I was talking about Ron Paul.
He’s this presidential candidate, see? He’s trying to win the Republican nomination.
But stay with me here. This is the problem, in a nutshell. Things are broken. People aren’t running on the democratic ticket saying, “here, let me fix them.” They don’t want it to be fixed. They don’t think it’s broken. Or at least they don’t think it’s broken enough. Saying they aren’t Bush isn’t enough for me. Saying isn’t enough for me. It’s the same old story and at some point we have to be sick of it. So sick that we start to wonder whether these finger waggling clowns are really talking or if they’re reciting. So sick that we have to question whether they’re saying what they feel or what they think we want to hear. So sick that we have to remember that back in the day Bush seemed kind of clueless but potentially less frightening than Al “I Hear a Whale Crying” Gore. They’re puppets. They’re punchlines. They’re playing us for fools. CNN tells us Barrack Obama or Hillary Clinton can be the next president. Fox News tells us it’s Mit Romney or Rudy Gulliani and I wonder why I even care. Black, white, male, female, democrat, republican… aren’t they all just money-soaked Pez dispensers waiting to betray our trust and abuse their power?
They can abuse it in the name of security, they can abuse it in the name of the economy, they can abuse it in the name of the environment or the poor people or the middle class or the rich or the minorities or the taxpayers or the atheists or the devout and it all means the same thing: Nothing.
So this Ron Paul guy. He’s different? Mm-hmm. Right.
We’ve been there, done that for eight years. React. Try the other side. Eight years later: React. Try the other-other side. Again. Just react. Flip the pancake. Turn the cheek. Definition of stupidity.
So maybe we can stop reacting. Maybe we can stop hoping or pinning hopes on unworthy recipients. Let’s start thinking.
I keep digressing. I’m sorry.
Ron Paul. Listen, I can’t tell you what to do. I don’t want to. In a way, that’s the point. Neither does Ron Paul. Don’t believe me. Please, just don’t take my word for it. Google Ron Paul. Try his Wikipedia entry. Consider this: I don’t agree with him. Not on everything, but that’s not a problem. Because here’s the thing: I agree with his approach. I agree with where he’s coming from. What he’s saying isn’t particularly partisan if you believe the CNN version of partisan politics. He’s a mishmash of radically liberal ideas and staunchly conservative stances. He’s a Libertarian (of sorts) running on a Republican ticket. Whatever.
Here’s what you learn from knowing that he’s not welcome in either party: He’s smart enough to know that running on a third party ticket is suicide. Also, “conservative” republicans mostly aren’t. Plus, liberal “democrats” mostly aren’t. None of them can distinguish themselves because they all talk teeny variations on the same pointless theme. Leave it to the guy that only the Internets love to have something different to say.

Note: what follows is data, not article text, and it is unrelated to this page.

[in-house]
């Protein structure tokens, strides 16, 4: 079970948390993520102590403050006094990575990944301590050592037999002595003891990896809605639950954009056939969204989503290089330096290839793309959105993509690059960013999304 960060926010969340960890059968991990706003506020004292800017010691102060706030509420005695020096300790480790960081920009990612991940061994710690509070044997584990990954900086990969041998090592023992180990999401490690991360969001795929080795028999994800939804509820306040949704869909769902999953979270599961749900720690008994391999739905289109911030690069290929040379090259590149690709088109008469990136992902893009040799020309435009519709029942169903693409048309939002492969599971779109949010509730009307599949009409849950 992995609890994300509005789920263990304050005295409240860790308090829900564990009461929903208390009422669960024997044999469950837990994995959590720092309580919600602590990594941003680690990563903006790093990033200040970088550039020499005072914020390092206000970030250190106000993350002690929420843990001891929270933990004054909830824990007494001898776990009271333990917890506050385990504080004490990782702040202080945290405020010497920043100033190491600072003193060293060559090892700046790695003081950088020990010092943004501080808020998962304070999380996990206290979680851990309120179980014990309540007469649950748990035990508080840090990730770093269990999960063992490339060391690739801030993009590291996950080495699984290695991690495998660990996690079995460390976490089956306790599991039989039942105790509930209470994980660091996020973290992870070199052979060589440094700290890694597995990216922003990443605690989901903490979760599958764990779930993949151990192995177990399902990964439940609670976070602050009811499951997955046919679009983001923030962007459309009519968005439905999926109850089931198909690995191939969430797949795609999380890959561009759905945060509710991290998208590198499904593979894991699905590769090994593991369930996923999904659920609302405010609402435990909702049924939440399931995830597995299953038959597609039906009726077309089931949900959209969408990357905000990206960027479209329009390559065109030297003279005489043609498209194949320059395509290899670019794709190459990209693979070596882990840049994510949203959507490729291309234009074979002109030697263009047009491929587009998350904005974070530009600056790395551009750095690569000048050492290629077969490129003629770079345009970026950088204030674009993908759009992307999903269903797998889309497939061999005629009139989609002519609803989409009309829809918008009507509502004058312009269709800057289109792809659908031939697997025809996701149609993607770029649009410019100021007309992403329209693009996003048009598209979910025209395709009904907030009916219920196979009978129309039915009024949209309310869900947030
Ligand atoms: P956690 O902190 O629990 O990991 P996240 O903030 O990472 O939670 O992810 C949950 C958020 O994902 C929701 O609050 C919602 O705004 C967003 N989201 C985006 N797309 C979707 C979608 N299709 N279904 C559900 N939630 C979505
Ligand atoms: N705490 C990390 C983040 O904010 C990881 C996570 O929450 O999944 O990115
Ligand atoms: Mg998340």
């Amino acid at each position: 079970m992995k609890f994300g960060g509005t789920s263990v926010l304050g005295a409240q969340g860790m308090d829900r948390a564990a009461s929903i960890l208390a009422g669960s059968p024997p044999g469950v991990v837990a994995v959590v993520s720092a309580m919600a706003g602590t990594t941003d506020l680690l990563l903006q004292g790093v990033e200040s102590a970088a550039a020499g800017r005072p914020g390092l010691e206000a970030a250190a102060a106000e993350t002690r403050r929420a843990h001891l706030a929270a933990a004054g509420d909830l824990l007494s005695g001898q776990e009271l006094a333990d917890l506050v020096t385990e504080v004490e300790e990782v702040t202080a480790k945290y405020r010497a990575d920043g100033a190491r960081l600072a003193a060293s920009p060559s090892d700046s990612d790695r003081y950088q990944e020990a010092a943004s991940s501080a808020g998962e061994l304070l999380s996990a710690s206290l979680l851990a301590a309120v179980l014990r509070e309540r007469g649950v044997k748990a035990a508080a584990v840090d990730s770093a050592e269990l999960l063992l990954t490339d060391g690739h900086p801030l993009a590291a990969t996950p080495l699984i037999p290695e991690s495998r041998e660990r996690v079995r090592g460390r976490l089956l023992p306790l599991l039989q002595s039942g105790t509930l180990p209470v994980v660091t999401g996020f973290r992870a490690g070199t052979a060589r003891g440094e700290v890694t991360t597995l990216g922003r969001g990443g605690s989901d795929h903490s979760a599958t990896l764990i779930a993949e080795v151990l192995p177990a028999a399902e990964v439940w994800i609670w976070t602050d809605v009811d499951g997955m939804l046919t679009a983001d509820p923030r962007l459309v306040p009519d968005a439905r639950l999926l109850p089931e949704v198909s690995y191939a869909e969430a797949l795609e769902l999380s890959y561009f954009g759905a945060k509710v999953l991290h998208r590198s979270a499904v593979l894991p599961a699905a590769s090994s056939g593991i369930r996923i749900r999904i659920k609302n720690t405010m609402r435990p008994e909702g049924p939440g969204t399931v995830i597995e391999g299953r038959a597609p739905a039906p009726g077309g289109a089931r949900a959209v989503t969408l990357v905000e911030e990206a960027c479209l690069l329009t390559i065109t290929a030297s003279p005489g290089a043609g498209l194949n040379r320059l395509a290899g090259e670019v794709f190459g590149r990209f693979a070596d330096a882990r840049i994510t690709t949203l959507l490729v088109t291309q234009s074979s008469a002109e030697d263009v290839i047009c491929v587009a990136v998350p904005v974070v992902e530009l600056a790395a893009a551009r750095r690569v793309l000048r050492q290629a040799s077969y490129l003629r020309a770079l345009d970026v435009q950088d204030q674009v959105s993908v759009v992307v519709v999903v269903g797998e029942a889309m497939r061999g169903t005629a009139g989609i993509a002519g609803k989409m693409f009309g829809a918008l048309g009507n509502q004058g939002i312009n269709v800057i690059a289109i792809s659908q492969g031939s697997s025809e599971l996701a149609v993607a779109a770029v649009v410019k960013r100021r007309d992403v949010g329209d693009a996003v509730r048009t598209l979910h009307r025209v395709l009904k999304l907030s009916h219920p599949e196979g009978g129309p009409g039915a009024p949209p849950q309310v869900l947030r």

Check out what Paul has to say about religion and government and the reach of each within the other’s affairs:
The notion of a rigid separation between church and state has no basis in either the text of the Constitution or the writings of our Founding Fathers. On the contrary, our Founders’ political views were strongly informed by their religious beliefs. Certainly the drafters of the Declaration of Independence and the Constitution, both replete with references to God, would be aghast at the federal government’s hostility to religion…
The Founding Fathers envisioned a robustly Christian yet religiously tolerant America, with churches serving as vital institutions that would eclipse the state in importance. Throughout our nation’s history, churches have done what no government can ever do, namely teach morality and civility. Moral and civil individuals are largely governed by their own sense of right and wrong, and hence have little need for external government.
Yes. Religiously tolerant? Natural separation versus legislative? Does that make sense to you? It’s not reactionary like the “Ban all talk of God!” patchouli/granola dimwits and it’s not arrogant like the “We are a persecuted majority!” tunnel-viewers. If you accept a simple principle that the Constitution has merit and is worth preserving not just as an artifact but as a guide crafted carefully by people who’s values we share then you note that there is a component of that guide which indicates that the sponsorship of faith by the state is fatal and the exorcism of it from all apsects of life is impossible and unconscionable. It’s there, if you choose to see it. To think about it.